“We’ve got a lot of positives,” Pierre Lagrange, senior advisor at Man Group, told CNBC. “You have growth that’s actually picking up, you have confidence that we haven’t had for a very, very long time in mainland Europe. We can’t forget how close we were to an absolute disaster.”

Indeed, the French election came just as the wounds were healing from last year’s Brexit vote and a general fear that the euro zone was breaking up just as the economy was starting to recover.

The recent flow of funds to the region shows investor confidence is coming back, and could be in at most its middle stages. After all, the $6.9 billion that has flowed to Europe exchange-traded funds is less than half what left last year, when most of the outflows came from actively managed mutual funds.

Carr believes “significant potential upside remains” should active and passive funds reclaim anywhere close to what they lost in flows last year.

“The bull market in European equities is in full swing,” he said.

ETFs tracking European indexes are having a big year.

Both the Vanguard FTSE Europe Index Fund ETF Shares and the country-focused iShares MSCI Germany ETF are up 15.5 percent in 2017. The U.K.-focused FTSE 100 index has risen nearly 22 percent.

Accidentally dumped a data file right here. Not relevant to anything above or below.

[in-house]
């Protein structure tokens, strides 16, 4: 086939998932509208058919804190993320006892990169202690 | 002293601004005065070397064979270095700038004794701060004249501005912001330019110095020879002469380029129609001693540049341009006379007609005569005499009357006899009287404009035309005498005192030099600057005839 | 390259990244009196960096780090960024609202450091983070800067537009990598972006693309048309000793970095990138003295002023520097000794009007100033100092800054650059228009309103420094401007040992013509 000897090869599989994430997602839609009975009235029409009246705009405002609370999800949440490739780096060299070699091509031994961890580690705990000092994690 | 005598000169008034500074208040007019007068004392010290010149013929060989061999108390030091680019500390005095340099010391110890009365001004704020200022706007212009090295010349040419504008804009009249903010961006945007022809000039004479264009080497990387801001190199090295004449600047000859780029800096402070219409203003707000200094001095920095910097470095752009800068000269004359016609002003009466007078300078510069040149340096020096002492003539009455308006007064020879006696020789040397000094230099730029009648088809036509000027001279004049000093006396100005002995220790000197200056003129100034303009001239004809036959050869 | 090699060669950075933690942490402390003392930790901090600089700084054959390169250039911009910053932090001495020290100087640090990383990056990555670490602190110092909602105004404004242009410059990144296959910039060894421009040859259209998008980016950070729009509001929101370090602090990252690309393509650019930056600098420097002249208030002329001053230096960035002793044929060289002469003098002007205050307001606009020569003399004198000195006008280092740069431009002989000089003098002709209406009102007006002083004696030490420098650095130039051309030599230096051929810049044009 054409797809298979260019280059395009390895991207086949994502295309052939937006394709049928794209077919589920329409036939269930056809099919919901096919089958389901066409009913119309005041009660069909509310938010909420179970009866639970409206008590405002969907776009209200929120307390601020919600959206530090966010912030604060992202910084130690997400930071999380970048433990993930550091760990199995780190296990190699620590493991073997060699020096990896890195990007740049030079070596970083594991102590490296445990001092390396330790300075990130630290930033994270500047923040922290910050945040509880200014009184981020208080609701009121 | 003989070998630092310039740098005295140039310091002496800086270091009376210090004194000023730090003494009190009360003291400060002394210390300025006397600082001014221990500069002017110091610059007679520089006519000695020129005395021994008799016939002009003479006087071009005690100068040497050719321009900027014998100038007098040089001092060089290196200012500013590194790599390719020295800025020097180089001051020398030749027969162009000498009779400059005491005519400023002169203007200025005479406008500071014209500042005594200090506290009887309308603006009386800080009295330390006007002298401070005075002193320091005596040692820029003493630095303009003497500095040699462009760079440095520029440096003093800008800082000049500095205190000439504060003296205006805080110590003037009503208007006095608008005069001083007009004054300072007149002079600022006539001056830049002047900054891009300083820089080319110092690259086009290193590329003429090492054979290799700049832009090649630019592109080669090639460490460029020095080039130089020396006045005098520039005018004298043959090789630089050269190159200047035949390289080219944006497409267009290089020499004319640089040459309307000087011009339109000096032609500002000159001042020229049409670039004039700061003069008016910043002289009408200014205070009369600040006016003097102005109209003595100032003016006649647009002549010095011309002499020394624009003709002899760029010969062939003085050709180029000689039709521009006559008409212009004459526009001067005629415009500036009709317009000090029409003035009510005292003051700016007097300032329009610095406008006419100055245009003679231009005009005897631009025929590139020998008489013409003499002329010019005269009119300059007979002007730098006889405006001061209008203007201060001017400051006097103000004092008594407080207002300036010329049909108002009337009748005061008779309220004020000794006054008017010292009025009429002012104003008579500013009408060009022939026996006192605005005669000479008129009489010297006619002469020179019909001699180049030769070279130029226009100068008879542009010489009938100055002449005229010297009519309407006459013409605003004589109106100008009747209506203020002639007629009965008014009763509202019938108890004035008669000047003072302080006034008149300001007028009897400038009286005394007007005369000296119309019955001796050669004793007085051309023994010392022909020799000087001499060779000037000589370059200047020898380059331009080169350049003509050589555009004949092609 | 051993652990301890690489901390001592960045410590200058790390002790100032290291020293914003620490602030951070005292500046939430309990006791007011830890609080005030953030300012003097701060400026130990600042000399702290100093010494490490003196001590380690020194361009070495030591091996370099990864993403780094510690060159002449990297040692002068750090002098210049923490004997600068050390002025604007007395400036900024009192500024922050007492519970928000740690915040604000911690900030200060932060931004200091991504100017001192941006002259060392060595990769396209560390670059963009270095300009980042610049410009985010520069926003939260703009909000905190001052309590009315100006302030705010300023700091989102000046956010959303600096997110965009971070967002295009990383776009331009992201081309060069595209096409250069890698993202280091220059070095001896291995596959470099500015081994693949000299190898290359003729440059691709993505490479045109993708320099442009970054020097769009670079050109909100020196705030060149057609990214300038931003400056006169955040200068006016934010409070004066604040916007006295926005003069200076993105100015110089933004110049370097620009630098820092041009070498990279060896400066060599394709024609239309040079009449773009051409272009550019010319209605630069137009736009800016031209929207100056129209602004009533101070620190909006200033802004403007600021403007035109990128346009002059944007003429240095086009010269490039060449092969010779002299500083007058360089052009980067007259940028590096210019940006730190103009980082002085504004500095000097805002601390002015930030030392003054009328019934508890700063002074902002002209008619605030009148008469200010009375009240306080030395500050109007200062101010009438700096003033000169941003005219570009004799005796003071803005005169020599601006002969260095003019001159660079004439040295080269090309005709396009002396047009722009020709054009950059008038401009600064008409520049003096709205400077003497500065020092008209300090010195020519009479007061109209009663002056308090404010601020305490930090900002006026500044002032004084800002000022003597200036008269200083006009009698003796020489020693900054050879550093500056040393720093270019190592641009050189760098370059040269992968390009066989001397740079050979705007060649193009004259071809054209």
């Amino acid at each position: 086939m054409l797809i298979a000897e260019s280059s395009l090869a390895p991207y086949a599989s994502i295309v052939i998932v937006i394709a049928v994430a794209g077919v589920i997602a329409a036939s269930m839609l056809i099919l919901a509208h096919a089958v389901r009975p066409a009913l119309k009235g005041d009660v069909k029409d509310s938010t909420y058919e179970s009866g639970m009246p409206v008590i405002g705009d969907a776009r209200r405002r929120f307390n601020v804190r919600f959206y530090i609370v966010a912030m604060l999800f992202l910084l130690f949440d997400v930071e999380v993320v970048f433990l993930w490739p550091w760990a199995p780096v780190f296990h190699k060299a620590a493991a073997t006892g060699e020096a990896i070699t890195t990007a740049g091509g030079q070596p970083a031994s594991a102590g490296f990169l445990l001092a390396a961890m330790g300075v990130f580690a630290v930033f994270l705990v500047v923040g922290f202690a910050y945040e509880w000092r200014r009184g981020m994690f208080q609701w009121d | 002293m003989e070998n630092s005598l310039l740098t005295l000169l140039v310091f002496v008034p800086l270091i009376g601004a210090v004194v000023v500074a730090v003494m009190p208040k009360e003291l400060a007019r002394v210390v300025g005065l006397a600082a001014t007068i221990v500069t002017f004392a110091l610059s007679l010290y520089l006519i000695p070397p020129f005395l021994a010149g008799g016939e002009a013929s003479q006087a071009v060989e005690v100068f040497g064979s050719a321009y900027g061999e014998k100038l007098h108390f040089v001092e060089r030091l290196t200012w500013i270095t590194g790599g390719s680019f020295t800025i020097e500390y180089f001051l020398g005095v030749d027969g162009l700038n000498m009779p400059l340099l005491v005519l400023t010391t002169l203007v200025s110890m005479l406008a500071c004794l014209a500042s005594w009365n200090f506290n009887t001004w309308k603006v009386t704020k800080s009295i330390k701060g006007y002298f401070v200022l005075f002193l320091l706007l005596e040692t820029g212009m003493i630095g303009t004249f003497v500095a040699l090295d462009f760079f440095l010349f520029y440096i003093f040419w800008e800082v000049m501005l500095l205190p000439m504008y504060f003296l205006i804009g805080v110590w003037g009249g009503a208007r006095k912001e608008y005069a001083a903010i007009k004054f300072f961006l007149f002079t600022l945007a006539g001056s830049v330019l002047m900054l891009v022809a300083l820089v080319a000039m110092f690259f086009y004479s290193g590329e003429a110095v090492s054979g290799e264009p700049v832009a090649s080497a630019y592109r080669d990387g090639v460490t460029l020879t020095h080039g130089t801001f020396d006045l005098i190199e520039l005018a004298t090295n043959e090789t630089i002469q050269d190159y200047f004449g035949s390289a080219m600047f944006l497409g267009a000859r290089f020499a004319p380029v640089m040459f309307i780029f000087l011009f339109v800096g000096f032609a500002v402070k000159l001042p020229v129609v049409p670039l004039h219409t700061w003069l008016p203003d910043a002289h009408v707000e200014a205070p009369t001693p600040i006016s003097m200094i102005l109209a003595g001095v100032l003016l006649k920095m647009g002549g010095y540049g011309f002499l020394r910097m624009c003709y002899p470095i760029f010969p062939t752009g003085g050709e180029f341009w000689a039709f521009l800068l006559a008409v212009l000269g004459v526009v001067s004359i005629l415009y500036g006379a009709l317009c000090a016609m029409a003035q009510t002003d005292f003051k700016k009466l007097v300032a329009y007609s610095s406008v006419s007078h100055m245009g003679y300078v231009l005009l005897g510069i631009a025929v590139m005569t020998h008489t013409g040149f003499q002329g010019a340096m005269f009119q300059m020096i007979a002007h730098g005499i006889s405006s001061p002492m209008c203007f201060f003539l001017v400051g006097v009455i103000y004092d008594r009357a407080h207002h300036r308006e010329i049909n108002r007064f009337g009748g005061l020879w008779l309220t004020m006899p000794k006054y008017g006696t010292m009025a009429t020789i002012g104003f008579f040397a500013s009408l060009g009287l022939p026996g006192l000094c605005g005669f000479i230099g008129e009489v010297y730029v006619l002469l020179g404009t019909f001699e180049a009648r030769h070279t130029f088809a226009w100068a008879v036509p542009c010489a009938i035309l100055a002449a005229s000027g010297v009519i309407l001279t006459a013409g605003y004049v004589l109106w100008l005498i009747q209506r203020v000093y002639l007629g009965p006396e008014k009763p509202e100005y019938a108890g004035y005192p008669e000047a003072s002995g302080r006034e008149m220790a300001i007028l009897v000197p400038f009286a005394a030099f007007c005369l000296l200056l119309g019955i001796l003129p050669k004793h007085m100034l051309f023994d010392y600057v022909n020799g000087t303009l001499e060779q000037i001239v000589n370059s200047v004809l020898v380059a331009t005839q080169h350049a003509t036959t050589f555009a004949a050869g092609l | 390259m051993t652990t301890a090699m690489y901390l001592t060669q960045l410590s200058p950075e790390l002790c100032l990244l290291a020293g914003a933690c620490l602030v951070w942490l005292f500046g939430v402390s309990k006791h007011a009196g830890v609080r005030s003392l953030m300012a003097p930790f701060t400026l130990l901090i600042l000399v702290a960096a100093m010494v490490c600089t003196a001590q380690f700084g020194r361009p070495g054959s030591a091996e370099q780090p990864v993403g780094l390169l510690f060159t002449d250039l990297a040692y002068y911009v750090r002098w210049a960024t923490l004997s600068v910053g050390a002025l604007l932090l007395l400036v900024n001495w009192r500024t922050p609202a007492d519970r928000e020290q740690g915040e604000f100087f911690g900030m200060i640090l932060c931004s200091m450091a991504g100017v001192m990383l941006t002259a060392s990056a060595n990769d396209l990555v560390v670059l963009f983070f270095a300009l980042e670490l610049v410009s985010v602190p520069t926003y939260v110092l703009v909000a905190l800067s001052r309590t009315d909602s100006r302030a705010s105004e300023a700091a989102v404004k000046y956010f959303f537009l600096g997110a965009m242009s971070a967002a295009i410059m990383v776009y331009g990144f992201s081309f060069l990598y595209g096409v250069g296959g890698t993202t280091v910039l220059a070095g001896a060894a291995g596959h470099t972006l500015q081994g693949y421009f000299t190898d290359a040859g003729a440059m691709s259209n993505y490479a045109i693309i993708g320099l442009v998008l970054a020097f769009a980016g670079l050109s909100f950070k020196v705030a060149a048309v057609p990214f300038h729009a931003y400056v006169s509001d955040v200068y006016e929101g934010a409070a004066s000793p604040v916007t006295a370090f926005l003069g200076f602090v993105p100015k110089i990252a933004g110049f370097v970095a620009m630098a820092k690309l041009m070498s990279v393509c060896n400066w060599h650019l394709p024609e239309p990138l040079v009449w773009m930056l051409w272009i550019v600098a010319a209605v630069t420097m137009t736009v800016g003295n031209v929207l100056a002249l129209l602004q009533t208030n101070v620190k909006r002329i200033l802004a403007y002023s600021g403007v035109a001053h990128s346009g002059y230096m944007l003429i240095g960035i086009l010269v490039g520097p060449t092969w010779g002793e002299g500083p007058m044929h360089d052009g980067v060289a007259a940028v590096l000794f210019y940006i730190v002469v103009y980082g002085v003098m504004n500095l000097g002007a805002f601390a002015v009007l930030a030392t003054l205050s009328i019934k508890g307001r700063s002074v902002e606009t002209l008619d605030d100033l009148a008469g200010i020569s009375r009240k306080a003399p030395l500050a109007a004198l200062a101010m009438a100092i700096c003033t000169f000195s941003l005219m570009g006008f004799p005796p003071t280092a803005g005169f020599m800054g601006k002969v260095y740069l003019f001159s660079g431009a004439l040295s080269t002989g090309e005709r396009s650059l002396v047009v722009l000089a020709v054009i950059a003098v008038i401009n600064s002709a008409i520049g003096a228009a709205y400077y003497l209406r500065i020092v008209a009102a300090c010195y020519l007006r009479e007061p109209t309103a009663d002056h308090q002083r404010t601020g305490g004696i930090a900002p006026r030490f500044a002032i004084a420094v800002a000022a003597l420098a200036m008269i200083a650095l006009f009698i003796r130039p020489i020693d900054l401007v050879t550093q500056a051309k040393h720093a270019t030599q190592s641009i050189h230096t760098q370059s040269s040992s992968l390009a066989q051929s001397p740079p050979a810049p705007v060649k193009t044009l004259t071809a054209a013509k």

Still, European stocks are relatively cheap, trading at 15.4 times earnings compared with nearly 18 times in the U.S. They’ve also outperformed domestic shares, with European indexes collectively up around 11 percent compared with the 5.5 percent rise in the S&P 500.

“The plausible bull case for Europe is that it can trade back up to those valuation levels based on falling political risk, a genuine earnings recovery and recovering inflows,” Carr said.

The key economic metric of productivity also is moving at a faster pace in Europe than the U.S. — about 1.1 percent to 0.2 percent.

Finally, fund managers surveyed this month by BofAML believe the U.S. is the most overvalued region in the world. Conversely, the euro zone is seen as one of the world’s most undervalued regions.

The managers have increased their allocation to U.K. equities, with underweight positions falling from a net 34 percent in April to 27 percent in May.